A controversial rules incident has overshadowed the opening day of the 2021 Solheim Cup.
Playing in the opening match of the afternoon fourballs session, European duo Madelene Sagstrom and Nanna Koerstz Madsen were all-square with Nelly Korda and Ally Ewing on the 13th when an eagle putt from world No.1 Korda narrowly missed on the high side.
With Korda's ball having come to a full stop, Sagstrom walked in and picked up Korda's ball to concede the birdie to the Americans.
As the players walked off the green, however, a rules official approached Sagstrom to explain that she had not allowed the ten seconds permitted under Rule 13.3 to see if the ball would drop into the hole. As a result, Korda was awarded the eagle and, rather than being halved in birdie, the Americans won the hole.
The incident proved to be decisive with the Americans winning the contest one-up.
However, was the ball "overhanging" the hole? Was there any chance of it dropping in? Judge for yourself...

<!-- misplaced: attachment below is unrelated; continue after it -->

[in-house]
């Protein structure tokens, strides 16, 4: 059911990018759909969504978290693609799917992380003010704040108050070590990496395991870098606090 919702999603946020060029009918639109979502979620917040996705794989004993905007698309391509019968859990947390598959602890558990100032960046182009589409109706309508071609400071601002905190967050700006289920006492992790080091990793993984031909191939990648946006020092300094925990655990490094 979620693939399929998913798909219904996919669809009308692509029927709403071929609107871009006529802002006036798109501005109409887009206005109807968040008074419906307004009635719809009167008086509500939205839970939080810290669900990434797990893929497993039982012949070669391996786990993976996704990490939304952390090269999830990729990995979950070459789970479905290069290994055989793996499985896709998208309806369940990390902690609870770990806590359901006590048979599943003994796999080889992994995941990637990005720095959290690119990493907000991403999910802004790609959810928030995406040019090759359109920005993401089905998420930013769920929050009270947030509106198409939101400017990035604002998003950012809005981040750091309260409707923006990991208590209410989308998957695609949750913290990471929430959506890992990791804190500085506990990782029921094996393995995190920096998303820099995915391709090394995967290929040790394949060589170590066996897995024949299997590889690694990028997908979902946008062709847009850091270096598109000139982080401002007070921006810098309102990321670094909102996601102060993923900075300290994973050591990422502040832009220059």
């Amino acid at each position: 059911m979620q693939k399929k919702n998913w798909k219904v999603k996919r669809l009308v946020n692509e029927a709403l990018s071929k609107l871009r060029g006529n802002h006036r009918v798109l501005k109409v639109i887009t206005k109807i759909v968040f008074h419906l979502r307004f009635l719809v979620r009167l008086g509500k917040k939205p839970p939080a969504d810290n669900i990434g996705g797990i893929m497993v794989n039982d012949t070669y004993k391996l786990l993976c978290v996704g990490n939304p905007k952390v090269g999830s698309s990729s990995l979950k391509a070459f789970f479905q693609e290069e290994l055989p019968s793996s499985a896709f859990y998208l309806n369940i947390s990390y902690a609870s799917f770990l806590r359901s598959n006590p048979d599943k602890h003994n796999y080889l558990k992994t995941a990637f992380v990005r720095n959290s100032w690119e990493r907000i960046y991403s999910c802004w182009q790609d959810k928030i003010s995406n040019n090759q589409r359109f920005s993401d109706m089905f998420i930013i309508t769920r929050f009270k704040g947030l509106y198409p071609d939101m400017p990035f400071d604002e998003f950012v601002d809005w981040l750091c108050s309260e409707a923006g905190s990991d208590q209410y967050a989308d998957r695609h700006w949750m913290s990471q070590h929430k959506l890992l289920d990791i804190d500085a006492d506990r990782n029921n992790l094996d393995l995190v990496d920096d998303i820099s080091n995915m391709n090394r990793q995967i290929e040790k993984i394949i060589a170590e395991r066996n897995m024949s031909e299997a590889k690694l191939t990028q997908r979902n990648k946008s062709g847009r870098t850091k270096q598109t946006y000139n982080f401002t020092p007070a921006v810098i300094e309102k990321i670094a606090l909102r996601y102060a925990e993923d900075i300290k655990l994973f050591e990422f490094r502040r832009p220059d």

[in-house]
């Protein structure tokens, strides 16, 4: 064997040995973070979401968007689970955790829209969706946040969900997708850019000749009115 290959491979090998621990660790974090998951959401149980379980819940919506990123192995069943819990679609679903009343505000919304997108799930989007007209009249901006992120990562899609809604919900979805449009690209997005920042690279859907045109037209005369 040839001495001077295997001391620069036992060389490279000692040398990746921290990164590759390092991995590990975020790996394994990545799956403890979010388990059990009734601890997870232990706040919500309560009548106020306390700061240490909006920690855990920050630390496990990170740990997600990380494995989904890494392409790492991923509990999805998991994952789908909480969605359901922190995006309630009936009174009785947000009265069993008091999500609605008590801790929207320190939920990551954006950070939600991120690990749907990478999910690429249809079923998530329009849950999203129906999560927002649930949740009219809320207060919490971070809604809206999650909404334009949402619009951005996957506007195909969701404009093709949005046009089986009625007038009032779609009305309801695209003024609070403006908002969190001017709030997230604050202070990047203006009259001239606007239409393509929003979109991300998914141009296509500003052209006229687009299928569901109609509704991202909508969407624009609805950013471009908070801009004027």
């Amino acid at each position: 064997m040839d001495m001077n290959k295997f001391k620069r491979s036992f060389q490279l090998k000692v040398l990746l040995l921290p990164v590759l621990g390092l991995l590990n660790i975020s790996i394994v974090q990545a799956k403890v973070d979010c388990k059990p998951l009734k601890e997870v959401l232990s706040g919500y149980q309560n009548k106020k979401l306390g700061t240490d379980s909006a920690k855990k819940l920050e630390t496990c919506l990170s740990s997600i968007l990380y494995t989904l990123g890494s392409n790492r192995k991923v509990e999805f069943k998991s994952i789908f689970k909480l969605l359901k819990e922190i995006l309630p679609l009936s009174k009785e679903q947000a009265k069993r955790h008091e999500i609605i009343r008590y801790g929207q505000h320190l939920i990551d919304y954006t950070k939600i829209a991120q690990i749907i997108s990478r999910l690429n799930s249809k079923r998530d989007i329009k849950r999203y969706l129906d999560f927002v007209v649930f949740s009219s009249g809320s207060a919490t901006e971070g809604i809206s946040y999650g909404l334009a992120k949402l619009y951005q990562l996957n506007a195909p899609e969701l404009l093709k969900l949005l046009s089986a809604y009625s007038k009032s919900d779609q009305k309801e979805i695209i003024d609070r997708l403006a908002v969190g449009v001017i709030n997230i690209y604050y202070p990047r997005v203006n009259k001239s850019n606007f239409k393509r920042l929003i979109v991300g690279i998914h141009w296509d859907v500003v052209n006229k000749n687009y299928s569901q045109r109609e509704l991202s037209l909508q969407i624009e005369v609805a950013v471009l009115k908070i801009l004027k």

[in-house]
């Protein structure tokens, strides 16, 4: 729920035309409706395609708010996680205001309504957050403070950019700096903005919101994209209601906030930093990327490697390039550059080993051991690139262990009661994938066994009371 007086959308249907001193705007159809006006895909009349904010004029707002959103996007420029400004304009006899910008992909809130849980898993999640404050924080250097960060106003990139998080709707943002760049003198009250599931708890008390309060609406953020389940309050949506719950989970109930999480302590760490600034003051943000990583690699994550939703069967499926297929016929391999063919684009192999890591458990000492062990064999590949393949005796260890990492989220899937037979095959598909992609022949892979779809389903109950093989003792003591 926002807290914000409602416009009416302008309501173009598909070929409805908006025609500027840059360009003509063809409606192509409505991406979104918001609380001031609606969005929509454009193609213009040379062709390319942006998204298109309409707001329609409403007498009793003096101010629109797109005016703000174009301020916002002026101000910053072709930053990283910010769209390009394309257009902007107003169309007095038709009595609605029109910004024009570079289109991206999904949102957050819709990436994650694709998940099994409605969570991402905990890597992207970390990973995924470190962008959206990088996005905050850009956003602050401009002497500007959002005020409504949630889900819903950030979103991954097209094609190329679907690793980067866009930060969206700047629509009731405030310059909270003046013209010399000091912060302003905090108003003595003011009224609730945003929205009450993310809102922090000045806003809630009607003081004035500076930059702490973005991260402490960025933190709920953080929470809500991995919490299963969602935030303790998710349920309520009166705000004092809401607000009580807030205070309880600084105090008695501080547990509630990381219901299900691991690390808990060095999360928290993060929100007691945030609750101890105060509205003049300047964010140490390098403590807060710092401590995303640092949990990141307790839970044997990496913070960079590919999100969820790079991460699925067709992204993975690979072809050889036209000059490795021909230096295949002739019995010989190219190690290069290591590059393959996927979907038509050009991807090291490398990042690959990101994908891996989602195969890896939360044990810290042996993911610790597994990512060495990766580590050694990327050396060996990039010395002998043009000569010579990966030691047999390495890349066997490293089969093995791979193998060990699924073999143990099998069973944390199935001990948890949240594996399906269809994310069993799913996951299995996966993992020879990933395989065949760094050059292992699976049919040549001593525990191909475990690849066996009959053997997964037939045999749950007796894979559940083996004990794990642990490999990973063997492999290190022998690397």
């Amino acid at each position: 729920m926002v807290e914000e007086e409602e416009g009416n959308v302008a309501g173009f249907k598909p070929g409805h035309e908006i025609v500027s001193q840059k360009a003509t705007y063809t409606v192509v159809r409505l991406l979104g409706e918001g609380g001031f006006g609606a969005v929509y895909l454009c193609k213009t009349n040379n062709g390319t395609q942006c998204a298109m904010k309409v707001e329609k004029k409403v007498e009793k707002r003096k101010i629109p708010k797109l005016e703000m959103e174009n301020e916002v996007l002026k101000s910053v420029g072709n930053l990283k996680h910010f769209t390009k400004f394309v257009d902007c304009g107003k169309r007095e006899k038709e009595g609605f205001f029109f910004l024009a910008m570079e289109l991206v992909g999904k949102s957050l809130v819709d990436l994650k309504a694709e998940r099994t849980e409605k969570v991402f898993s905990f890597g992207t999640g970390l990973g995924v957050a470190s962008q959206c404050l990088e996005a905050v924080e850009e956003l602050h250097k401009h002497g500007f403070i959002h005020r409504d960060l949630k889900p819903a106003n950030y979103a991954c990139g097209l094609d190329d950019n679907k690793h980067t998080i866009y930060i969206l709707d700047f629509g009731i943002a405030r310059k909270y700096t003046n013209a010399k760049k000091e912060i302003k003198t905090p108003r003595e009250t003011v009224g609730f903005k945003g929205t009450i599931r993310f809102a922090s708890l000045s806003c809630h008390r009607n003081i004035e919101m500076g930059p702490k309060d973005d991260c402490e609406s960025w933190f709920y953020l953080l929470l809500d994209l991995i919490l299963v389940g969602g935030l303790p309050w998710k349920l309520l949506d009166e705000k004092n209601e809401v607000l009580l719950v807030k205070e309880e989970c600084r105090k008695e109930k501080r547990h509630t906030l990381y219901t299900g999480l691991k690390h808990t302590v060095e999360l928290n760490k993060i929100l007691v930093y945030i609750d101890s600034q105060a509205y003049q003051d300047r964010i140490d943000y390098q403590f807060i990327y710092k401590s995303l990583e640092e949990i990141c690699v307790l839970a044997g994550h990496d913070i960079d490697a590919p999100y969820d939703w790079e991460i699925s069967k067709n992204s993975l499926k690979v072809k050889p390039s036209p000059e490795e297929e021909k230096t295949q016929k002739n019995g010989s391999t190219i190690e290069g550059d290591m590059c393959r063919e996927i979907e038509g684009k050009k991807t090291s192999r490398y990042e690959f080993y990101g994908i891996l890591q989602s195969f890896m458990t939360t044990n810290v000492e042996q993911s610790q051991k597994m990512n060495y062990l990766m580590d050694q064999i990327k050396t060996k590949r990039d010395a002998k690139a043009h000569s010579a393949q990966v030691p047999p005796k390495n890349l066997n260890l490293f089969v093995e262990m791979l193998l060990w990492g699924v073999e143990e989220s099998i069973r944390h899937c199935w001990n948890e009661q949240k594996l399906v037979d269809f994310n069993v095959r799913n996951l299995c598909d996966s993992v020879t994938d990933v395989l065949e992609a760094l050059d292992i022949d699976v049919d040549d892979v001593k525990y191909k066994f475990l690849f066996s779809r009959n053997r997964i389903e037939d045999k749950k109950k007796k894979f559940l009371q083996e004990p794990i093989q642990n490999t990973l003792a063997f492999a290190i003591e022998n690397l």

It wouldn't be a Solheim Cup week without a little bit of controversy...😮— Sky Sports Ryder Cup (@SkySportsGolf) September 4, 2021
Was the correct decision made? 🤔 pic.twitter.com/SGQaJG4U0D
Afterwards, Sagstrom fought back tears as she spoke to Sky Sports Golf about the incident.
"Obviously, I wasn't following the rules about leaving the ball for ten seconds but I do believe in integrity and the honour of the game of golf," said the Swede. "I would never pick up a putt that had a chance to go in. So I, personally, don't agree with the decision about the ball being on the edge but I didn't follow the ten second rule.
"It sucks right now because I feel like I let my team down. It's just sad that the game's going to be [decided] on that decision."
Neither Korda nor Ewing took any pleasure in the ruling, either, both looking visibly downcast when they spoke to Sky.
"That situation was very unfortunate," said Korda. "You don't want to win a hole like that... but we honestly had no say in it. It was all up to the rules committee. It feels weird, obviously, but they did the best that they could with the situation."
Ewing added: "We didn't call the rules official to ask anything so we hope that they understand we weren't trying to get the hole that way. It rattled both teams and we had to fight through it."
Europe leads 5.5-2.5 going into the second day of their title defence.